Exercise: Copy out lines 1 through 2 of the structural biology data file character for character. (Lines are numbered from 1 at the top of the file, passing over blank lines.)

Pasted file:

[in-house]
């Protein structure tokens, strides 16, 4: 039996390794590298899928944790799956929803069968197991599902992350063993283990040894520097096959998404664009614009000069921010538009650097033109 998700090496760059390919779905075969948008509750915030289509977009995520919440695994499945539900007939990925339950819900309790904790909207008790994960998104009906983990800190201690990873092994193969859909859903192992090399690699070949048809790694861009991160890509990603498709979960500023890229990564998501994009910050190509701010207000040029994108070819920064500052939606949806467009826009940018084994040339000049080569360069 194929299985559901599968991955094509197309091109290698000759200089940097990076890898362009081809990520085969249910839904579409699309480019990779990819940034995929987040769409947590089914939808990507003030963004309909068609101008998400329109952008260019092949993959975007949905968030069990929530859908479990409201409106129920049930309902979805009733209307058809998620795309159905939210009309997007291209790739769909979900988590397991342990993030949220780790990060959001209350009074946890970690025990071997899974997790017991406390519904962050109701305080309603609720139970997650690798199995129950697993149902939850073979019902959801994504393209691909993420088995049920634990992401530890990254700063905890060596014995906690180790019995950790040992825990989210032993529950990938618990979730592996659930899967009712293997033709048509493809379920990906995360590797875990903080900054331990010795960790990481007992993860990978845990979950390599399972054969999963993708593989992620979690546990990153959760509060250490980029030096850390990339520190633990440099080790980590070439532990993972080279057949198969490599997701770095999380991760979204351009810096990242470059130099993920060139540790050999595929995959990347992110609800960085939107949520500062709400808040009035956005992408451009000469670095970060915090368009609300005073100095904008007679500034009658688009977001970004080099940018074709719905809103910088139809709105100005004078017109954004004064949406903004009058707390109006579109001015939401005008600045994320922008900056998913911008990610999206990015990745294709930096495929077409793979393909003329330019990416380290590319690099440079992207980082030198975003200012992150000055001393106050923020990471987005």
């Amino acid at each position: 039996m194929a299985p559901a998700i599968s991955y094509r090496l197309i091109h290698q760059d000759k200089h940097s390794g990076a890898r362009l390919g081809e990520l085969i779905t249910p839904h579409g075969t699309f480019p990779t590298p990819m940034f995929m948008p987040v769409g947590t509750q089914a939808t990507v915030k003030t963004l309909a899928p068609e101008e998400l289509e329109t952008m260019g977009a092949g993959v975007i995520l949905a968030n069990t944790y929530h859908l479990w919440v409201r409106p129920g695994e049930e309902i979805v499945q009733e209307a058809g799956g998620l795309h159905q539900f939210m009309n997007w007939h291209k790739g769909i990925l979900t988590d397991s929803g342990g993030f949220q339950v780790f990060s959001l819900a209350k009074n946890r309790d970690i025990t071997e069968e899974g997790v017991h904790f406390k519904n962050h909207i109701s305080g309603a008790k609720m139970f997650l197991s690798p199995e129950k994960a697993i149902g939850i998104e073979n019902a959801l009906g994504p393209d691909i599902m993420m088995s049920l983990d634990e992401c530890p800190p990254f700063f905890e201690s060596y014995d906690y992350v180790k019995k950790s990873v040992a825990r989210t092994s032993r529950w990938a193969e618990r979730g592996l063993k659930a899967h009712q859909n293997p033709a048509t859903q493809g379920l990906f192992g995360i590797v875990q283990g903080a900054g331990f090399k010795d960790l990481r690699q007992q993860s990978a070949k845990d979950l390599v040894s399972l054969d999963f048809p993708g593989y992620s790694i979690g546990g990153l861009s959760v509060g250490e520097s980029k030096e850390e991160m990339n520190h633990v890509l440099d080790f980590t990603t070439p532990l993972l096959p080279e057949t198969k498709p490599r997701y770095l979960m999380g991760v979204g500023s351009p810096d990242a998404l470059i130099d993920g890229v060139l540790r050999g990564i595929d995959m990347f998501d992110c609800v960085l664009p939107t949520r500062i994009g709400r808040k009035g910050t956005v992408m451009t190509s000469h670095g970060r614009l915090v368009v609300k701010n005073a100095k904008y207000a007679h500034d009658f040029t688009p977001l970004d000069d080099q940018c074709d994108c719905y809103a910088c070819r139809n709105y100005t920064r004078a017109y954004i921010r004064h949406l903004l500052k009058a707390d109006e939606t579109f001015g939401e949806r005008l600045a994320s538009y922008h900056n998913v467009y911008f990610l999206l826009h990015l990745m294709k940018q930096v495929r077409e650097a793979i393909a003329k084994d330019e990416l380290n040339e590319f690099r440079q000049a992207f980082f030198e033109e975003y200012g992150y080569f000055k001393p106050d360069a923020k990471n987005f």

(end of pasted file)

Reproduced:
[in-house]
């Protein structure tokens, strides 16, 4: 039996390794590298899928944790799956929803069968197991599902992350063993283990040894520097096959998404664009614009000069921010538009650097033109 998700090496760059390919779905075969948008509750915030289509977009995520919440695994499945539900007939990925339950819900309790904790909207008790994960998104009906983990800190201690990873092994193969859909859903192992090399690699070949048809790694861009991160890509990603498709979960500023890229990564998501994009910050190509701010207000040029994108070819920064500052939606949806467009826009940018084994040339000049080569360069 194929299985559901599968991955094509197309091109290698000759200089940097990076890898362009081809990520085969249910839904579409699309480019990779990819940034995929987040769409947590089914939808990507003030963004309909068609101008998400329109952008260019092949993959975007949905968030069990929530859908479990409201409106129920049930309902979805009733209307058809998620795309159905939210009309997007291209790739769909979900988590397991342990993030949220780790990060959001209350009074946890970690025990071997899974997790017991406390519904962050109701305080309603609720139970997650690798199995129950697993149902939850073979019902959801994504393209691909993420088995049920634990992401530890990254700063905890060596014995906690180790019995950790040992825990989210032993529950990938618990979730592996659930899967009712293997033709048509493809379920990906995360590797875990903080900054331990010795960790990481007992993860990978845990979950390599399972054969999963993708593989992620979690546990990153959760509060250490980029030096850390990339520190633990440099080790980590070439532990993972080279057949198969490599997701770095999380991760979204351009810096990242470059130099993920060139540790050999595929995959990347992110609800960085939107949520500062709400808040009035956005992408451009000469670095970060915090368009609300005073100095904008007679500034009658688009977001970004080099940018074709719905809103910088139809709105100005004078017109954004004064949406903004009058707390109006579109001015939401005008600045994320922008900056998913911008990610999206990015990745294709930096495929077409793979393909003329330019990416380290590319690099440079992207980082030198975003200012992150000055001393106050923020990471987005």